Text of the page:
“They presented … the first results in terms of progression-free survival, which was very convincing, highly significant, and also, overall survival seems to be very strong,” Voigt said. In September, BMS announced that the U.S. Food and Drug Administration (FDA) had accepted for priority review of its Biologics License Application (BLA) for relatlimab in this indication. The FDA has set a target action date of March 19, 2022.
Immutep is looking to propel the LAG-3 wave begun by Triebel when he, along with colleagues, discovered the gene while working at the Institut Gustave Roussy (IGR), a large cancer center in Paris. The company recently presented data from two Phase II trials, involving its lead product candidate eftilagimod alpha (efti), a soluble LAG-3Ig fusion protein and antigen-presenting cell (APC) activator.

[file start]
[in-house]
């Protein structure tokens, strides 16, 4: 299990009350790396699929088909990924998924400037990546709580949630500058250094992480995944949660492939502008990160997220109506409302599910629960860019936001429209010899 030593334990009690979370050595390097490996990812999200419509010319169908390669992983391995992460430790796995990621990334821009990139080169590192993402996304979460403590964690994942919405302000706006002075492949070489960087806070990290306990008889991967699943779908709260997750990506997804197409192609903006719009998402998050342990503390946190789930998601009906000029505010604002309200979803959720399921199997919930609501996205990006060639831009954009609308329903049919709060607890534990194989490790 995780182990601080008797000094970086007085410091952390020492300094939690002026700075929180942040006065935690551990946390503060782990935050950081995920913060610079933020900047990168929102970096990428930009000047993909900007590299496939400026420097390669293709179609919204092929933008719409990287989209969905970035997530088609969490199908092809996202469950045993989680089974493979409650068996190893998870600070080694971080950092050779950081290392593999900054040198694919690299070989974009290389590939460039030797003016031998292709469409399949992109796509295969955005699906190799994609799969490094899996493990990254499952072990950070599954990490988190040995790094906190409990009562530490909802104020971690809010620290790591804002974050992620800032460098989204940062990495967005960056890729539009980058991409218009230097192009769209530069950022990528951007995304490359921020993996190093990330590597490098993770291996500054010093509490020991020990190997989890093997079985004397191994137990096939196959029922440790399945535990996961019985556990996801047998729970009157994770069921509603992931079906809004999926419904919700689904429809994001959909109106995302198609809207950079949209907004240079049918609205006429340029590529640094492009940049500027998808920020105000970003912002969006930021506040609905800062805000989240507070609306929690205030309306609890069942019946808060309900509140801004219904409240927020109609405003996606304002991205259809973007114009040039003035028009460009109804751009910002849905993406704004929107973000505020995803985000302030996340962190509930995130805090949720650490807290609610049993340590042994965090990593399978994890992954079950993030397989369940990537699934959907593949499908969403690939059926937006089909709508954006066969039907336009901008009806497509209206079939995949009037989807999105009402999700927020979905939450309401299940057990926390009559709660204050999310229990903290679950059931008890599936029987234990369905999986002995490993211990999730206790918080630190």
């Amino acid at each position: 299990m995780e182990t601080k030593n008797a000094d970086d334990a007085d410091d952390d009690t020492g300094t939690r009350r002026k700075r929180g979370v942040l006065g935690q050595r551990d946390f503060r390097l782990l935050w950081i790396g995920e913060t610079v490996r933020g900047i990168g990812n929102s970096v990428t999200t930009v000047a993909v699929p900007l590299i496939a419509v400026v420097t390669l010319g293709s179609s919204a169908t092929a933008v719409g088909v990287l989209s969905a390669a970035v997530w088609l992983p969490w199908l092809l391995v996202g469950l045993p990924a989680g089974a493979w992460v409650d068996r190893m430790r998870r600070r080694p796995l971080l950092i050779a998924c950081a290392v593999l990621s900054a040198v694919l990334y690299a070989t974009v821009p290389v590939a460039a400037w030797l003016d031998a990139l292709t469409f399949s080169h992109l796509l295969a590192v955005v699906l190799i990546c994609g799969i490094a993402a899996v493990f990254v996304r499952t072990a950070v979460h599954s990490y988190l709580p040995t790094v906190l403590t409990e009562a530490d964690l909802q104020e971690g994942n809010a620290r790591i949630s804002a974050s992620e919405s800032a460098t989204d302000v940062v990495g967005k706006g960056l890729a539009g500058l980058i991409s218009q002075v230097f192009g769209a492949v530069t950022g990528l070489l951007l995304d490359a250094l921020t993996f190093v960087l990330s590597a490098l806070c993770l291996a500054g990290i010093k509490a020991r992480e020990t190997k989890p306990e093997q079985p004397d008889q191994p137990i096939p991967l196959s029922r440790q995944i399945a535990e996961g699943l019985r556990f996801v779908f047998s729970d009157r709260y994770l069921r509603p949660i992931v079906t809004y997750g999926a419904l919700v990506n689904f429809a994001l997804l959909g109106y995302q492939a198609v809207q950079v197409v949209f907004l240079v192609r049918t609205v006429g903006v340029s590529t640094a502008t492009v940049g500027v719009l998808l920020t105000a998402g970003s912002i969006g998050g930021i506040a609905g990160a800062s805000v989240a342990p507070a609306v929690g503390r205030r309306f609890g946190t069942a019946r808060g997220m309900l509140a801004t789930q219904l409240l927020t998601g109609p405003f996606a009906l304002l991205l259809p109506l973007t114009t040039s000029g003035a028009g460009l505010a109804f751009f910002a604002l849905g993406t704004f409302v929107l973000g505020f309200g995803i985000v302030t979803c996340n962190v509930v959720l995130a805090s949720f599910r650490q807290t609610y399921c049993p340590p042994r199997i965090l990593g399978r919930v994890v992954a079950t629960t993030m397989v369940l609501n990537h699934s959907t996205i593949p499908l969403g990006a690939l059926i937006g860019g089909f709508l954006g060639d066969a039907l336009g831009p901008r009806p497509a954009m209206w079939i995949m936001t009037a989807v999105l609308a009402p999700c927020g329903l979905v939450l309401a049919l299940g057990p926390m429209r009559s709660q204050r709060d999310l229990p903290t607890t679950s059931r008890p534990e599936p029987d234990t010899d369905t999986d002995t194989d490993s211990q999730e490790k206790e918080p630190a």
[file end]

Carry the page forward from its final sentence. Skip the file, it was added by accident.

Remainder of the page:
At SITC, Immutep presented the final overall survival (O.S.) data from the Phase IIb AIPAC study in HER2-negative/HR-positive metastatic breast cancer. In combination with paclitaxel chemotherapy, efti led to significant health benefits in patient majority subgroups, along with a statistically significant CD8 T-cell production increase. The median total survival benefit was 2.9 months in the efti plus chemotherapy arms compared with chemotherapy plus placebo alone. The highest O.S. of +19.6 months was found in the “low monocytes” group.
Immutep is also trialing efti in combination with Keytruda for non-small-cell lung carcinoma (NSCLC) and head and neck squamous cell carcinoma (HNSCC). Data presented at SITC from the Phase II TACTI-002 trial demonstrated an Objective Response Rate (ORR) of 29.7%, including 5 Complete Responses (C.R.s) in second-line HNSCC patients.